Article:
Some of you have seen me wearing a red (actually bright orange) bracelet from http://www.connorwatch.org – a site for people to journey with Connor Williamson, a young man from my church in the US (before I moved to Kenya) who sustained a serious injury this past summer.
Connor’s dad, Eric, is the most prolific writer on the blog and has been a tremendous blessing to me, as he opens up to us and allows us to share in every step of this trying journey – especially his spiritual journey. On the 2nd day of 2009 (and 202nd day of Connor’s journey), Eric shared a post called Dead Man Walking that is the best take on new year’s resolutions that I have read this year. Here is most of it:
Why do we fail so badly to carry out our desires, even when they’re patently very important? And the answer I come up with is “Well, it’s because we’re failures”.
Now traditionally, what I (and many others) would do at this point is say something along the lines of “well, I just need to be a better Christian”. Have you ever heard anyone say “that guy’s a good Christian” or “you sure are a good Christian”? I hear those sorts of things a lot, and after thinking about it, I’ve decided that the idea that we need to be good Christians is a lie from the pit. Why? Because we aren’t called to be “good Christians”; we’re called to be LIKE CHRIST.
I can hear the objections now – “but those are the same thing”! or “well, that’s what I mean when I say “be a good Christian”. And my response is a categorical No. No two things could be farther apart than being a good Christian and being like Christ. What’s a good Christian? One who goes to church every time the doors are open, and who does all the right programs, and is involved in small groups, and is an upstanding member of the community – who keeps all the rules, and looks good doing it. A “good Christian” defines their Christianity by what they do – not by Who they know.
Don’t get me wrong – doing these things isn’t bad in and of itself. It’s when it becomes the end instead of the means that the lie appears. And that seems to be where many, many followers of Christ wind up – sitting in the pew each week, doing all the right things, and comfortable that their good-christian-ness is what they’re supposed to be about. But it’s not.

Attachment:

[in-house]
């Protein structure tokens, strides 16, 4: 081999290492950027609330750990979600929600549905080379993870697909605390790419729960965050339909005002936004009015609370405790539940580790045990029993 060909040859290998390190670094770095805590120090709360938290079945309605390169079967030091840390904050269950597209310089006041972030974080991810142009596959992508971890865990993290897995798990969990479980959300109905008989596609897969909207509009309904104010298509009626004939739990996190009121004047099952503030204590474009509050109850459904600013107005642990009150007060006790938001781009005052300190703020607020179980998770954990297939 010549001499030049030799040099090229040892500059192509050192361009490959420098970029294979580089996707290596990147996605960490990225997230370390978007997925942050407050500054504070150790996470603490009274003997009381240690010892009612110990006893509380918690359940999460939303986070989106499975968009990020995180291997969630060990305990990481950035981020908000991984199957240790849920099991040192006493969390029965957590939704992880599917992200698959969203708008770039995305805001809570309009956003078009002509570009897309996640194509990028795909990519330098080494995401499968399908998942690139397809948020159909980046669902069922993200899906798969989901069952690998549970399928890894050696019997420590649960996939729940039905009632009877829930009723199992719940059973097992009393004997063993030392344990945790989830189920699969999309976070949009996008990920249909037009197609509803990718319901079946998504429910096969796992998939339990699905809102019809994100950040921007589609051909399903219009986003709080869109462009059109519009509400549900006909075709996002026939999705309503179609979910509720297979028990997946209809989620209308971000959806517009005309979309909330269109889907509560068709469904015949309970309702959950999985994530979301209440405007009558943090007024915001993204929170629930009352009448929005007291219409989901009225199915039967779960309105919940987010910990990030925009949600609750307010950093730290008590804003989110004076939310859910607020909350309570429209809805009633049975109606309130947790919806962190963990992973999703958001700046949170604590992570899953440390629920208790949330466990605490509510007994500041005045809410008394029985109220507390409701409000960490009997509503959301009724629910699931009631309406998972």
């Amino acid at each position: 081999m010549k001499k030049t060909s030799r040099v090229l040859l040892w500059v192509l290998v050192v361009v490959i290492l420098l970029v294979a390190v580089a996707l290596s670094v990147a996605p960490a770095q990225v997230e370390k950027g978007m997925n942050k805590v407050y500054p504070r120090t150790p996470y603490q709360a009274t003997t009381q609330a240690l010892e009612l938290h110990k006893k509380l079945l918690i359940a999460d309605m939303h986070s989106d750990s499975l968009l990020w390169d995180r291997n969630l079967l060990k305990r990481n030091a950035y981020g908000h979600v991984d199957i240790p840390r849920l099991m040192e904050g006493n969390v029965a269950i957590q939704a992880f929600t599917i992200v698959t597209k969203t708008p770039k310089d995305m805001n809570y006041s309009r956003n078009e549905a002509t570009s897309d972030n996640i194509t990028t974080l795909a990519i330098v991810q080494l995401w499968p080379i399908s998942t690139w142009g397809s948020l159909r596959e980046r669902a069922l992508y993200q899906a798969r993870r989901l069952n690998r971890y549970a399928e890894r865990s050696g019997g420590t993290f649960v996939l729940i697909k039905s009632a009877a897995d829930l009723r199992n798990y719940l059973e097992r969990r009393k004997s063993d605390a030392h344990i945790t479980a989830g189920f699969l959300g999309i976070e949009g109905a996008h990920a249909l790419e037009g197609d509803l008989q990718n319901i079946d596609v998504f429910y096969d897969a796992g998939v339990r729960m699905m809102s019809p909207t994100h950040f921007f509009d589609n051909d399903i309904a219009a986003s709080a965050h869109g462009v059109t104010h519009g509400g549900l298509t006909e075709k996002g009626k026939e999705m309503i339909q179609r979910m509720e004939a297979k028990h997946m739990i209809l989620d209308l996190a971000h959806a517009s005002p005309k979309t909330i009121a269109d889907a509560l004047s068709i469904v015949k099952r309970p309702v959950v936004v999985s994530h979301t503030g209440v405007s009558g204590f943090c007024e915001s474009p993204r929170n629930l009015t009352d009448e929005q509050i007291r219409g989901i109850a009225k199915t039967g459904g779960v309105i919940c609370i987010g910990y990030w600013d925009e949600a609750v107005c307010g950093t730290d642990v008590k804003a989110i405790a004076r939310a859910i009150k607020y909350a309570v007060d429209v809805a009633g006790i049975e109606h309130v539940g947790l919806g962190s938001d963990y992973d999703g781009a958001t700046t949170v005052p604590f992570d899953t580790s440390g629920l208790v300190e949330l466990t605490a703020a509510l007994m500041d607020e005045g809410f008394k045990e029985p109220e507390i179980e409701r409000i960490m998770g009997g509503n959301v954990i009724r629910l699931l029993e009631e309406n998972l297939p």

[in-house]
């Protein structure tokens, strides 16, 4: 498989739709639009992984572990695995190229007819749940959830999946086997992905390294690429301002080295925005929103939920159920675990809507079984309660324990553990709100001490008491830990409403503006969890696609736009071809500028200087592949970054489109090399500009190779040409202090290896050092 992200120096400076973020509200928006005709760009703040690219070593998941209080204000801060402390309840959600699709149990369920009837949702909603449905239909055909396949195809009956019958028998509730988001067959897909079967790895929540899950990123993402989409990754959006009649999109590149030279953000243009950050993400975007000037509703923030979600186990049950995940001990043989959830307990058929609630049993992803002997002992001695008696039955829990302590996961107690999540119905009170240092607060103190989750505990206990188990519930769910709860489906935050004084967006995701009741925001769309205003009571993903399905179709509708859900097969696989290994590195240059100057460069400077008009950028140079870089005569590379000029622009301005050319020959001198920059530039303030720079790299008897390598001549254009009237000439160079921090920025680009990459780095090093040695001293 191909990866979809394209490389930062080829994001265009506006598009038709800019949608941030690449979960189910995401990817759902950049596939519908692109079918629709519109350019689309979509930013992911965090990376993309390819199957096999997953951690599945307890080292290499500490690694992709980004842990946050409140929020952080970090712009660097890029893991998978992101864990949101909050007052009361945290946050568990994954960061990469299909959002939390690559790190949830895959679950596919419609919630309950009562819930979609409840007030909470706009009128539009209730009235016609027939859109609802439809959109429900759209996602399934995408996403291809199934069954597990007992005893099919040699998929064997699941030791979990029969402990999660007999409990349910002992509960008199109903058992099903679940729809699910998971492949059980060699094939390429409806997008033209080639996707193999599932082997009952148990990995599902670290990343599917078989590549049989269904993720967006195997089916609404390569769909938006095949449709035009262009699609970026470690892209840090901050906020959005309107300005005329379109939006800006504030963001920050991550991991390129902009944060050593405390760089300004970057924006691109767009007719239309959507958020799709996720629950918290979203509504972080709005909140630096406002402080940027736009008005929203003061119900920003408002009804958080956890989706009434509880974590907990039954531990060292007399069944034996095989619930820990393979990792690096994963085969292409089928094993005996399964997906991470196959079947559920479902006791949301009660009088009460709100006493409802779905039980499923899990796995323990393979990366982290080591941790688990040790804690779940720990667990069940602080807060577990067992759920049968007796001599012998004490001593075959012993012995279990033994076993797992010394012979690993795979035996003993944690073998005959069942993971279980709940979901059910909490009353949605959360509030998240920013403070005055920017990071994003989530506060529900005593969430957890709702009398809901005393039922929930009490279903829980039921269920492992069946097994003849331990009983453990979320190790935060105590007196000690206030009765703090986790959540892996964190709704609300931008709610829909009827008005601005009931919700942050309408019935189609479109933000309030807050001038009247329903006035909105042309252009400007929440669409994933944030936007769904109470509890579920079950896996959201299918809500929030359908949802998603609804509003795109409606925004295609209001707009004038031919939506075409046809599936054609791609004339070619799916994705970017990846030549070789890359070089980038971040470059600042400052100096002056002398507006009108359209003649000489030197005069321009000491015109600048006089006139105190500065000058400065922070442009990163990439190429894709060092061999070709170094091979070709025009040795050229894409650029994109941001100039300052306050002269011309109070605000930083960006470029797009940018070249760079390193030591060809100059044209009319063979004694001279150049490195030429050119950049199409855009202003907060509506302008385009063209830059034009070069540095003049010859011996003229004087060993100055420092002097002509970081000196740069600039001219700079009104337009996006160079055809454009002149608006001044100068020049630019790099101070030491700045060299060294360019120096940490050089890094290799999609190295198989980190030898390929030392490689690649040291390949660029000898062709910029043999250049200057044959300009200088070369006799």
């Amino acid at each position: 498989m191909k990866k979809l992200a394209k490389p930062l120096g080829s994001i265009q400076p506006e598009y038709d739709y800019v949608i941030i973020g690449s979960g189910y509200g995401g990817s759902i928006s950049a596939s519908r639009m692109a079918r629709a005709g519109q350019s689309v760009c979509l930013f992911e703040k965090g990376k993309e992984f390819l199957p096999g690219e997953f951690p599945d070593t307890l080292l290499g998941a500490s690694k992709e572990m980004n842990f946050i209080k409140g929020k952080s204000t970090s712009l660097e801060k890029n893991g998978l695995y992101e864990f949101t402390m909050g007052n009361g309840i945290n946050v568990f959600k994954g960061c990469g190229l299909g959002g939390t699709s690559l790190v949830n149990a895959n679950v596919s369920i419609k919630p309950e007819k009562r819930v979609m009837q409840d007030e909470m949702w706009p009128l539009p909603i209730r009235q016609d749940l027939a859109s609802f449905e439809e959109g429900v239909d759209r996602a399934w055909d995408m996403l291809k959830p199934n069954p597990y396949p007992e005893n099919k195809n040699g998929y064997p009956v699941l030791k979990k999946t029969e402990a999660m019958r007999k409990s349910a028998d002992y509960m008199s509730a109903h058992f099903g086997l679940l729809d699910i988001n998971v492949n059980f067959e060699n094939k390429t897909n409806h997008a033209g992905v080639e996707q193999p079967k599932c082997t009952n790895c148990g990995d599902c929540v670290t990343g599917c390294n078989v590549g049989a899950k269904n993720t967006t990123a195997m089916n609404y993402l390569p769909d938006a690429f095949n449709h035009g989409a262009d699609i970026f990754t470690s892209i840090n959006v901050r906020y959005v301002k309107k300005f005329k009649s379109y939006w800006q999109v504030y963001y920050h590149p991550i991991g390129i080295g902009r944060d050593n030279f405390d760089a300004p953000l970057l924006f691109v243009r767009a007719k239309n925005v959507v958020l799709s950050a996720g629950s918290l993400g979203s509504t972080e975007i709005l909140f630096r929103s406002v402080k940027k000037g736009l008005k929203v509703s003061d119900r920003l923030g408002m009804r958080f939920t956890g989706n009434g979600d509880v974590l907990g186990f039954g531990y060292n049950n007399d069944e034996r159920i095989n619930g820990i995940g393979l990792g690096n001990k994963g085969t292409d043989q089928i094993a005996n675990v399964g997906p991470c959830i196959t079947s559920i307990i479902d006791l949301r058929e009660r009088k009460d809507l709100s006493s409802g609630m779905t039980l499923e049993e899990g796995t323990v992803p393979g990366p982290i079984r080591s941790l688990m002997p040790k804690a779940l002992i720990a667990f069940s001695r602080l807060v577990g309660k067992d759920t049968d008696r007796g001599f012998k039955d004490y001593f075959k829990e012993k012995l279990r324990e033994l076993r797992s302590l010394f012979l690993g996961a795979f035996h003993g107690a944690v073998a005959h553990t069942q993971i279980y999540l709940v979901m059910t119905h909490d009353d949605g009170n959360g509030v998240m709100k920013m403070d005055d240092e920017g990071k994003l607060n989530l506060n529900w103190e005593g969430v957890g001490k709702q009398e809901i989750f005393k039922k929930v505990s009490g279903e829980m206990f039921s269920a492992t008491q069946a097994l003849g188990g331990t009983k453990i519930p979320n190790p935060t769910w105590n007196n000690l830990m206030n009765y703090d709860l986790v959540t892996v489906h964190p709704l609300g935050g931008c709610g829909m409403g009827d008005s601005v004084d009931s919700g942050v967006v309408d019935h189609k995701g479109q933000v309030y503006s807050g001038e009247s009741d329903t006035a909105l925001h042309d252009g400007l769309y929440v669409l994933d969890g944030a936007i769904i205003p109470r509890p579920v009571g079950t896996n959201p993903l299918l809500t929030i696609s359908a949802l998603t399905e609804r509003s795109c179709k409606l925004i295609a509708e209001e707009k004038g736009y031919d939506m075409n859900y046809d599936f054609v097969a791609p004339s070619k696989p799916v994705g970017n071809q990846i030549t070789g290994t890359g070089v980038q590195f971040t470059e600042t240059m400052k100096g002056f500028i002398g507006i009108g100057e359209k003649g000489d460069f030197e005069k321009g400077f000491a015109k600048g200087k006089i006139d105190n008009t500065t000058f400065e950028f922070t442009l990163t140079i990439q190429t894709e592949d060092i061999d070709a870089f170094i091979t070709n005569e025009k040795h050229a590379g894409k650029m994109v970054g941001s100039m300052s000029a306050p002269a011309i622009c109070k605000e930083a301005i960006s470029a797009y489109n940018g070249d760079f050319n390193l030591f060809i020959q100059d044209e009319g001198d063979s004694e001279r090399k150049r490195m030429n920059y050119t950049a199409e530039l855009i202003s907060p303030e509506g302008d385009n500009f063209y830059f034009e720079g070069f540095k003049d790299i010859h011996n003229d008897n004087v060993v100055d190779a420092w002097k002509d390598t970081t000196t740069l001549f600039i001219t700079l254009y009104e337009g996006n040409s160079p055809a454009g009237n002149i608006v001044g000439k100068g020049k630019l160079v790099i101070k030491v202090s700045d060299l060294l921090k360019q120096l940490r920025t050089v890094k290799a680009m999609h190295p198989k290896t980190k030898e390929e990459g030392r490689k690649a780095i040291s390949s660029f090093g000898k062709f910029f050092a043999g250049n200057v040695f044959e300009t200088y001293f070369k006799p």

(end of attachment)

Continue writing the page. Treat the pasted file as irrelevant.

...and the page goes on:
What should someone who is “like Christ” look like, then? Well, Jesus actively ministered to every person he came in contact with. I don’t mean “witnessed to” or “evangelized” or “invited to church”, I mean “took the time to see the person, determine his or her need, and address it in a fashion which brought glory to God”. While he spent some time in the synagogues and the temple, most of his ministry was in close contact with sinners – whores, and beggars, and people with nasty, nasty sicknesses. And tax collectors too! So I ask myself where I spend most of my time, and if the answer is not “helping the people that are right around me”, then a strong argument can be made that I am not very much like Christ.
So I should make a resolution to be more like Him this year, right? Nope. Resolutions are all about my efforts, and pretty weak ones they are. And it’s pretty clear from the Bible that I can’t be like Christ – Christ has to be Christ inside of me for it to work. Like Paul says in Galatians 2:20, “I have been crucified with Christ. It is no longer I who live, but Christ who lives in me. And the life I now live in the flesh I live by faith in the Son of God, who loved me and gave himself for me.” Hey, wait a second – if it’s no longer I who live, doesn’t that mean I’m dead? Yep. Check out Colossians 3:3 – “For you have died, and your life is hidden with Christ in God”. Past tense. If you’re a follower of Christ, you, like me, are a dead man walking. And if Christ isn’t animating all of my movements, then I’m just like one of those shuffling corpses in the B movies from the 50s. Because I “have died”, and if Christ doesn’t live in me, then all I have is a poor substitute for living.
So my New Year’s resolution this year is really more of a decision to give up control rather than try to do more. I want to “let the peace of Christ rule in (my) heart” (Colossians 3:15); I want to “let the word of Christ dwell in (me) richly” (Colossians 3:16).
Only one problem – I’m a back seat driver. In order for someone else to drive, it’s necessary for me to allow them to. So pray for me! I’ll be praying for you…
Father, in Jesus’ name, help me not to forget that I have been crucified with Christ. That it is no longer I who live, but Christ who lives in me. That the life I now live in the flesh I live by faith in the Son of God, who loved me and gave himself for me. Help me as I seek to let You reign in me in 2009, as I let the word of Christ dwell in me. Amen.